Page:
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Alabama Intellectual Property Questions & Answers
1 Answer | Asked in Intellectual Property and Patents (Intellectual Property) for Alabama on
Q: How to prove someone stole your invention idea ?

I can up with the idea of a tooth brush filled with tooth paste and refillable back in 1989, i sent information to a invention idea company and now I see it's on market

James L. Arrasmith
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answered on Mar 29, 2024

To prove that someone stole your invention idea, documentation is key. You should gather all evidence of your original creation, including the date you conceived the idea, any sketches, notes, or emails, especially those related to the submission to the invention idea company back in 1989.... View More

2 Answers | Asked in Copyright and Intellectual Property for Alabama on
Q: Can I legally copy copyrighted code examples that do a basic function for use as building blocks?

I want to build a collection of simple programs that are essentially building blocks to build original programs. An example would be a program that demonstrates multiprocessing with four threads.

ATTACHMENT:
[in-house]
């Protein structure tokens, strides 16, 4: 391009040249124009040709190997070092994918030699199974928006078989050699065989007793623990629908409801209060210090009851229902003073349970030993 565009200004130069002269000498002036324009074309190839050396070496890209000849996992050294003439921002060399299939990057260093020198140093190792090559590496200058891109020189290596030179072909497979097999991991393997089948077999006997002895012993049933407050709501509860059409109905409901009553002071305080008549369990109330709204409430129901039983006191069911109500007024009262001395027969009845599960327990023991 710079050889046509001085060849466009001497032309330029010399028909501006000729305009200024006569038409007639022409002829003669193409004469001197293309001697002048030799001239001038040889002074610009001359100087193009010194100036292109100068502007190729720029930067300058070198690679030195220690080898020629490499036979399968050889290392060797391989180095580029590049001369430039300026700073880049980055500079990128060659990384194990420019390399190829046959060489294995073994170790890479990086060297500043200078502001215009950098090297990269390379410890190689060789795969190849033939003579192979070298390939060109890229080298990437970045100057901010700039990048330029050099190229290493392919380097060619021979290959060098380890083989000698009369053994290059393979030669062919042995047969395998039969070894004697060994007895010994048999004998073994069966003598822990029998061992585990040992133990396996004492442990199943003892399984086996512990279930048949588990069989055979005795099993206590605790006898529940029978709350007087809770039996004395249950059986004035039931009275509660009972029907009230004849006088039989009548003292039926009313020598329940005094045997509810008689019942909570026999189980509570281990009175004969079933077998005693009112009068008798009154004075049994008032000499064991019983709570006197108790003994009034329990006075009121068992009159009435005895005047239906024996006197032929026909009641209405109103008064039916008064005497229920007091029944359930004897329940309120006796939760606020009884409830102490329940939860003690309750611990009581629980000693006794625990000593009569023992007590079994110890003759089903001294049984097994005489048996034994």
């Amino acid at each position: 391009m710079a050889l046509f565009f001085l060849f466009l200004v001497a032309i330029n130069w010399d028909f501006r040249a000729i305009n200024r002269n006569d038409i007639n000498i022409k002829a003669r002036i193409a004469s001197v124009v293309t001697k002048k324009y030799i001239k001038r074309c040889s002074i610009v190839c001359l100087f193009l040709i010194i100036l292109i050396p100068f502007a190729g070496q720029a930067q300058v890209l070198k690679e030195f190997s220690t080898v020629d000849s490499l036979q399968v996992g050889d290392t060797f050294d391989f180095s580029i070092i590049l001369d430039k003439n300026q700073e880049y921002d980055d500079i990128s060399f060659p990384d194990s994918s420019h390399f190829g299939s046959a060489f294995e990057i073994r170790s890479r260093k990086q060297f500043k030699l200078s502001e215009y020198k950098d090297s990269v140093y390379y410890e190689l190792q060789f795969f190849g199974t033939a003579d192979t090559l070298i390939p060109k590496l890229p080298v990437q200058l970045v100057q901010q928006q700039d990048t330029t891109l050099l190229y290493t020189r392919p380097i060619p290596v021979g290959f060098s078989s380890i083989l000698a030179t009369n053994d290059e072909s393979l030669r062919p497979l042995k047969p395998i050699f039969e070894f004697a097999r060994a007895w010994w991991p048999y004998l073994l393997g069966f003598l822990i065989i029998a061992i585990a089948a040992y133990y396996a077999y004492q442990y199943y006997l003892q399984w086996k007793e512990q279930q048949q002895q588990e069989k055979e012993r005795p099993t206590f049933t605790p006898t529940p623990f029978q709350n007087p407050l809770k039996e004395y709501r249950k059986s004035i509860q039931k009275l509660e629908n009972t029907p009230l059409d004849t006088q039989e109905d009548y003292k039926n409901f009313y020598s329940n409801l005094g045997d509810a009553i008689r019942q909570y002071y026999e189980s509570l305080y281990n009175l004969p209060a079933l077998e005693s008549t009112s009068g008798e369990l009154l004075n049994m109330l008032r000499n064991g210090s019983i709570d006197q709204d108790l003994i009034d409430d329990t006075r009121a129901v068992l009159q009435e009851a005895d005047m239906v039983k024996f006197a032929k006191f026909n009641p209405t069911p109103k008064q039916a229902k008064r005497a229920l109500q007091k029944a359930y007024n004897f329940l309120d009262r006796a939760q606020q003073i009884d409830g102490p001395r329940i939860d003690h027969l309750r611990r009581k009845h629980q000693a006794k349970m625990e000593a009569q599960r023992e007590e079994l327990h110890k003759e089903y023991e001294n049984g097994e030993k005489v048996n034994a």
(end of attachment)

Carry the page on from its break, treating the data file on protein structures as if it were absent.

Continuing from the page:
James L. Arrasmith
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answered on Mar 26, 2024

In general, copying copyrighted code, even for basic functions, without permission can be legally risky. Copyright laws vary by country but typically protect the expression of ideas, including code. If the examples are copyrighted, it is best to seek permission, use alternatives that are in the... View More

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2 Answers | Asked in Copyright and Intellectual Property for Alabama on
Q: Can I legally copy copyrighted code examples that do a basic function for use as building blocks?

I want to build a collection of simple programs that are essentially building blocks to build original programs. An example would be a program that demonstrates multiprocessing with four threads.

Alan Harrison
Alan Harrison
answered on Mar 26, 2024

Like many software copyright questions, this one is fun to answer because it implicates the "merger doctrine" of (c) law.

Expressions of ideas have copyright as soon as the expression is made. Ideas themselves cannot have copyright. For example, detailed instructions for making a...